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Love Game: A History of Tennis, from Victorian Pastime to Global Phenomenon
by Elizabeth Wilson
University of Chicago Press, 2016
Cloth: 978-0-226-37128-3 | eISBN: 978-0-226-37131-3
Library of Congress Classification GV992.W558 2016
Dewey Decimal Classification 796.342

ABOUT THIS BOOK | AUTHOR BIOGRAPHY | REVIEWS | TOC | REQUEST ACCESSIBLE FILE
ABOUT THIS BOOK
Tennis has never been played better than it is today. To watch Rafael Nadal spin a forehand at 4000 rpm, Maria Sharapova arabesque out of a serve, Serena Williams utterly destroy a short ball, or Roger Federer touch a volley into an impossibly angled winner is to watch not only the best players with the best coaching hitting with the best racquets, it is to watch the culmination of an entire history. Love Game is different from most tennis books—it isn’t a ghostwritten biography, and it won’t teach you how to slice your serve. It’s a book about tennis’s grand culture, one that unveils the sport’s long history as it lives and breathes (or grunts) in the modern game.
           
No one is better equipped to tell this story than novelist and historian Elizabeth Wilson. With a penchant for tennis’s inherent drama, she finds its core: a psychological face off between flamboyant personalities navigating the ebbs and flows of fortune in the confines of a 78 x 36–foot box—whether of clay, grass, or DecoTurf. Walking the finely kempt lawns of Victorian England, she shows how tennis’s early role as a social pastime that included both men and women—and thus, lots of sexual tension—set it apart from most other sports and their dominant masculine appeal. Even today, when power and endurance are more important than ever, tennis still demands that the body behave gracefully and with finesse. In this way, Wilson shows, tennis has retained the vibrant spectacle of human drama and beauty that have always made it special, not just to sports fans but to popular culture.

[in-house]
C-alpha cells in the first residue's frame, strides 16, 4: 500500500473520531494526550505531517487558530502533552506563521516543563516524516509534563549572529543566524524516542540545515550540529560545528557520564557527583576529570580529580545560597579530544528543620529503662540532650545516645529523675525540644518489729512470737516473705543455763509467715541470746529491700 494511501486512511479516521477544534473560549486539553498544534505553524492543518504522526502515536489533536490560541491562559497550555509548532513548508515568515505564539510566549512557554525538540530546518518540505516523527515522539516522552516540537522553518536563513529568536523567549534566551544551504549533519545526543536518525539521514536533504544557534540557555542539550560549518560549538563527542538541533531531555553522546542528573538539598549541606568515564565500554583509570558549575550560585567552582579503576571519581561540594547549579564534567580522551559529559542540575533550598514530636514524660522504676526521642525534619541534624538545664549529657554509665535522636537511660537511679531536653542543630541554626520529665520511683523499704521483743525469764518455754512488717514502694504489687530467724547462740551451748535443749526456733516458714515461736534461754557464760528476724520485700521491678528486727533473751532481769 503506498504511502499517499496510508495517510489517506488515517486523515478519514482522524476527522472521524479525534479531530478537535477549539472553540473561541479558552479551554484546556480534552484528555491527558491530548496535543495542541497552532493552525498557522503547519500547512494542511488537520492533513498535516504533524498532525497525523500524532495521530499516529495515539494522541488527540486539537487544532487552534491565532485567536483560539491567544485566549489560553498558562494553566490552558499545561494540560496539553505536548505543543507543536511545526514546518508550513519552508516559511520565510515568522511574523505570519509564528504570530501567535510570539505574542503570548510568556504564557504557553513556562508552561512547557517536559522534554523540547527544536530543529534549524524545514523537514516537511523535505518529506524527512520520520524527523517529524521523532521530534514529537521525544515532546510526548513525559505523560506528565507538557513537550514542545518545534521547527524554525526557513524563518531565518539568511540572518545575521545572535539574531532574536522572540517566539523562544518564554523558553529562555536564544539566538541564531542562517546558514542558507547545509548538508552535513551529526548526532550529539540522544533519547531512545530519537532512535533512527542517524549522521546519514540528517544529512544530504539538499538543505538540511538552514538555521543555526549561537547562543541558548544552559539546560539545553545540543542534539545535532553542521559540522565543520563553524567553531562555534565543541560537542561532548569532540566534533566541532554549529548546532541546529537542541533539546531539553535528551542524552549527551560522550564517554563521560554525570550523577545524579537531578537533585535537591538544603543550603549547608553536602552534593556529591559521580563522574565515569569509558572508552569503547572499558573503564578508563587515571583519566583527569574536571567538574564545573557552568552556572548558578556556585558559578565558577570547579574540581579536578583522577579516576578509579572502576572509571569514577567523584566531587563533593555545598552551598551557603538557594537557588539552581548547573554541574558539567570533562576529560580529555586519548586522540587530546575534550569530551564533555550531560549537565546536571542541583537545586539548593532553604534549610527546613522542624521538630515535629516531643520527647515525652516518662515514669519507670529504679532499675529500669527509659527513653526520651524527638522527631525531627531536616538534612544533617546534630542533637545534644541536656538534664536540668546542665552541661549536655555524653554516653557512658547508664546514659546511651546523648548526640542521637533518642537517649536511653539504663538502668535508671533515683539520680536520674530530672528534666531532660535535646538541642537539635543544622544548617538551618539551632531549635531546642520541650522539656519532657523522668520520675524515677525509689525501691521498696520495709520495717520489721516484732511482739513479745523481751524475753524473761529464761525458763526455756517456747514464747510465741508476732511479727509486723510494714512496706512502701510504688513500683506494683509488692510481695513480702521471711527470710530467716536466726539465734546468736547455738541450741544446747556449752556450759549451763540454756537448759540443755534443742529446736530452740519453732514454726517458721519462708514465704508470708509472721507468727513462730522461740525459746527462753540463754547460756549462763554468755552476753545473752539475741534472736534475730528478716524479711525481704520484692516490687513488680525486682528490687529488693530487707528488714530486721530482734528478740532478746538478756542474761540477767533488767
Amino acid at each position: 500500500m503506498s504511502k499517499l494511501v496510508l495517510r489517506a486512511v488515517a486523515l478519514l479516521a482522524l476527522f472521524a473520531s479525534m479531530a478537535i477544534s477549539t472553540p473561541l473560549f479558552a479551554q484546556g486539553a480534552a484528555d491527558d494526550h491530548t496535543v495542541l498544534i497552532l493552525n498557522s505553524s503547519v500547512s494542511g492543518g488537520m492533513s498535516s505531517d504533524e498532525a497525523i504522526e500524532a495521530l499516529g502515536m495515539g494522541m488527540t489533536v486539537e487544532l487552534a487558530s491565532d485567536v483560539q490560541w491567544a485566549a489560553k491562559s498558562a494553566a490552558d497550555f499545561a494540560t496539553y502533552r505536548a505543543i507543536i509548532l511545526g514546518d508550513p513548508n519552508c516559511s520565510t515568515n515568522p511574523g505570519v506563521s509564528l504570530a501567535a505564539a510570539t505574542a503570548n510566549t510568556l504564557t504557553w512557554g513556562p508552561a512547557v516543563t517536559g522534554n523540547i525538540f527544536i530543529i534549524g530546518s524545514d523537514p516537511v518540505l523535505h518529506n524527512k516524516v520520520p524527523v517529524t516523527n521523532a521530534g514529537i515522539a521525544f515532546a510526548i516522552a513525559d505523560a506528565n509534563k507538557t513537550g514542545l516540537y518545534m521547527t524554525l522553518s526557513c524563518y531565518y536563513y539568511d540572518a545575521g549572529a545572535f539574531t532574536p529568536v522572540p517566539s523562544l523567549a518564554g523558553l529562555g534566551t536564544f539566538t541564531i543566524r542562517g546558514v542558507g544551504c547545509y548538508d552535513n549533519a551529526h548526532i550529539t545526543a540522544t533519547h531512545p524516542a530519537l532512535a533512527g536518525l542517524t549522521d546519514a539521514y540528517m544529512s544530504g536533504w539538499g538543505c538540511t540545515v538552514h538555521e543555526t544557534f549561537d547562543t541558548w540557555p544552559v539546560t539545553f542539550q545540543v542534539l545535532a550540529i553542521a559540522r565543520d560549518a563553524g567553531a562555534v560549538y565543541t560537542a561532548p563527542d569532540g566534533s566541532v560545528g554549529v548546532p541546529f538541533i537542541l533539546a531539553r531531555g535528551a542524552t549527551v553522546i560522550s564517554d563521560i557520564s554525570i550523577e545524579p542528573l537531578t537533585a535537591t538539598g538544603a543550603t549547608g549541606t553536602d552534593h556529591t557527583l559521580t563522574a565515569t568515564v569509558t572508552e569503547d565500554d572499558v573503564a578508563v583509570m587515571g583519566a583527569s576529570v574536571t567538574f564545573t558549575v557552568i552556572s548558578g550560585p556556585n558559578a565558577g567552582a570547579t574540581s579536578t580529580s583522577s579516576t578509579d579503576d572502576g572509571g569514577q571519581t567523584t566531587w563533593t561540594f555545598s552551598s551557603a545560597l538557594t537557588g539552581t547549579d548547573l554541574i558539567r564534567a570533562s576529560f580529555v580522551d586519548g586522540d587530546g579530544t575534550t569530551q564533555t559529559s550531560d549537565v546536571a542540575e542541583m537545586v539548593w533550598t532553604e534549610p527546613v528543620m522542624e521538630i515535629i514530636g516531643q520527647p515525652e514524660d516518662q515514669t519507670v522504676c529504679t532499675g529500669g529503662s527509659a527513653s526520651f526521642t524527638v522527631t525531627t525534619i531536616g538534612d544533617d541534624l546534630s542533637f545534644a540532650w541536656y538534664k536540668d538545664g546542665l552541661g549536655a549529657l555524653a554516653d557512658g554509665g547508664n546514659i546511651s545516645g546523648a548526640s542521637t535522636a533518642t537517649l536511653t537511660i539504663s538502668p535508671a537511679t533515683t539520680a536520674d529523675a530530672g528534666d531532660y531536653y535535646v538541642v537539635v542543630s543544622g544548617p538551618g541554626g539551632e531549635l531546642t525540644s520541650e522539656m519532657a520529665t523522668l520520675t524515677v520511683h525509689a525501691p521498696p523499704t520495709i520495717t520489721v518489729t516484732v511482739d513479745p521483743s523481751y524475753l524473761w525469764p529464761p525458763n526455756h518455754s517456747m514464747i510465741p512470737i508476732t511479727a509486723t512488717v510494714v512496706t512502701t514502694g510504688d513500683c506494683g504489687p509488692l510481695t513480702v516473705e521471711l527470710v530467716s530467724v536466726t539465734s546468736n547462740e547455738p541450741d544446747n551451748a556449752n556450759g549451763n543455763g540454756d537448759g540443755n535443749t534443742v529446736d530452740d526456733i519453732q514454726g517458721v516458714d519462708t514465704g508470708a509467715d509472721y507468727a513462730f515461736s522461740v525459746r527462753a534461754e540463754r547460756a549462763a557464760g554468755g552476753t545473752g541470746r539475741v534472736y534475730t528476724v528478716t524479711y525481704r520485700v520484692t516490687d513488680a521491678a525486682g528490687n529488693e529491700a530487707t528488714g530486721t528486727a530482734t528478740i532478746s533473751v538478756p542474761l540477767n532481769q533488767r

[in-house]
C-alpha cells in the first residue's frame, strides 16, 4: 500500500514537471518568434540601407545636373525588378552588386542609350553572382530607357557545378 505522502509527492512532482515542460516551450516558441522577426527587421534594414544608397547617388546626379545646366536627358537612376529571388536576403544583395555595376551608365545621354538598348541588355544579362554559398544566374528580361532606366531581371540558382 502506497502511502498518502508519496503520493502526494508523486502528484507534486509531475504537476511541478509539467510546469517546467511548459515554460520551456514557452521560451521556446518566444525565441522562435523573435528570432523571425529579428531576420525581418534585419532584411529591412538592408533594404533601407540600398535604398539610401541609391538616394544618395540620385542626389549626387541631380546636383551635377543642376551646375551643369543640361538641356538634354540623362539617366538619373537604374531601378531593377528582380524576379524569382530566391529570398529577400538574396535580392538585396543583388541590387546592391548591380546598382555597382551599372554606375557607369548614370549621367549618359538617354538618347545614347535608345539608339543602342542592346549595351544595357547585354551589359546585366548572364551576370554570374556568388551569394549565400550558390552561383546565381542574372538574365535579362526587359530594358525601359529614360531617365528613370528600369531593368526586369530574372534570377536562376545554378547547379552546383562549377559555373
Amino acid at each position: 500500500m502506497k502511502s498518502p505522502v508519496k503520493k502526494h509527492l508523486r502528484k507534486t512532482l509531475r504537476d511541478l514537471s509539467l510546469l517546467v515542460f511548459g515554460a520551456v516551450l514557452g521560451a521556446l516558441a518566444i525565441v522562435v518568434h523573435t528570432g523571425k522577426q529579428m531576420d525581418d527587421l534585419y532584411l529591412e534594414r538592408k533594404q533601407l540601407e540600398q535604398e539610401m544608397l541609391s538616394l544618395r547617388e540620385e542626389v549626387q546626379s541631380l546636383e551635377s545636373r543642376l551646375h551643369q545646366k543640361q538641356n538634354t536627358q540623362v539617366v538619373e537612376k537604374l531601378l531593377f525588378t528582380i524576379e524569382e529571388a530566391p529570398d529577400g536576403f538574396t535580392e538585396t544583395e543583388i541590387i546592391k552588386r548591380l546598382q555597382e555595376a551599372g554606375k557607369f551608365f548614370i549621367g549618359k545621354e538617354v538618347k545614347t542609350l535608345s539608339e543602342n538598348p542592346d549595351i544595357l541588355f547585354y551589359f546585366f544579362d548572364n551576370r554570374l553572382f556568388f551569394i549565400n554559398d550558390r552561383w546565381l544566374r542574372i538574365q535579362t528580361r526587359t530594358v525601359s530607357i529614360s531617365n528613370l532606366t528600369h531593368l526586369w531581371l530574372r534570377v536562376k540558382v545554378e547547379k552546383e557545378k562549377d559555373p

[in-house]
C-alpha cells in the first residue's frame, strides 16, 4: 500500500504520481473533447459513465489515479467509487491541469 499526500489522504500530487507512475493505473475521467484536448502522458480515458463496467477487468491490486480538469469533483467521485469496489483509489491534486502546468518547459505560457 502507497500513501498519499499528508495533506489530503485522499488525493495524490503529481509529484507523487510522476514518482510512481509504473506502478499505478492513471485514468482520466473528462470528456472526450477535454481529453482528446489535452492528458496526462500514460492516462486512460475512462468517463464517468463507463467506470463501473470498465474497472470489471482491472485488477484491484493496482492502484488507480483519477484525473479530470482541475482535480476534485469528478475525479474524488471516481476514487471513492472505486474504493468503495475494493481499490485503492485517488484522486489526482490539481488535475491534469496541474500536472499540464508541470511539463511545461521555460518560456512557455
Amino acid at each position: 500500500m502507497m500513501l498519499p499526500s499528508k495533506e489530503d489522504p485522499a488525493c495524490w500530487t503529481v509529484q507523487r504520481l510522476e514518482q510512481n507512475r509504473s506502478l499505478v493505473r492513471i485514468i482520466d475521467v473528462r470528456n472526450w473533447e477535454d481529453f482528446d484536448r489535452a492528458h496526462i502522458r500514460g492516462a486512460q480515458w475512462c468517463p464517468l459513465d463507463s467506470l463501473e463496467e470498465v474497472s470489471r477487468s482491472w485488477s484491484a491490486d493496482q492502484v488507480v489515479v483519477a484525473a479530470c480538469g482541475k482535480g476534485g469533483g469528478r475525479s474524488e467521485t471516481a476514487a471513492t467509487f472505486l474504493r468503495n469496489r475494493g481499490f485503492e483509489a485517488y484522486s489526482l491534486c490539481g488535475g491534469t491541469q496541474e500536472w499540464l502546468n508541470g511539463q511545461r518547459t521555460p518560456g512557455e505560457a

Telling the stories of all the greats, from the Renshaw brothers to Novak Djokovic, and of all the advances, from wooden racquets to network television schedules, Wilson offers a tennis book like no other, keeping the court square in our sights as history is illuminated around it.    

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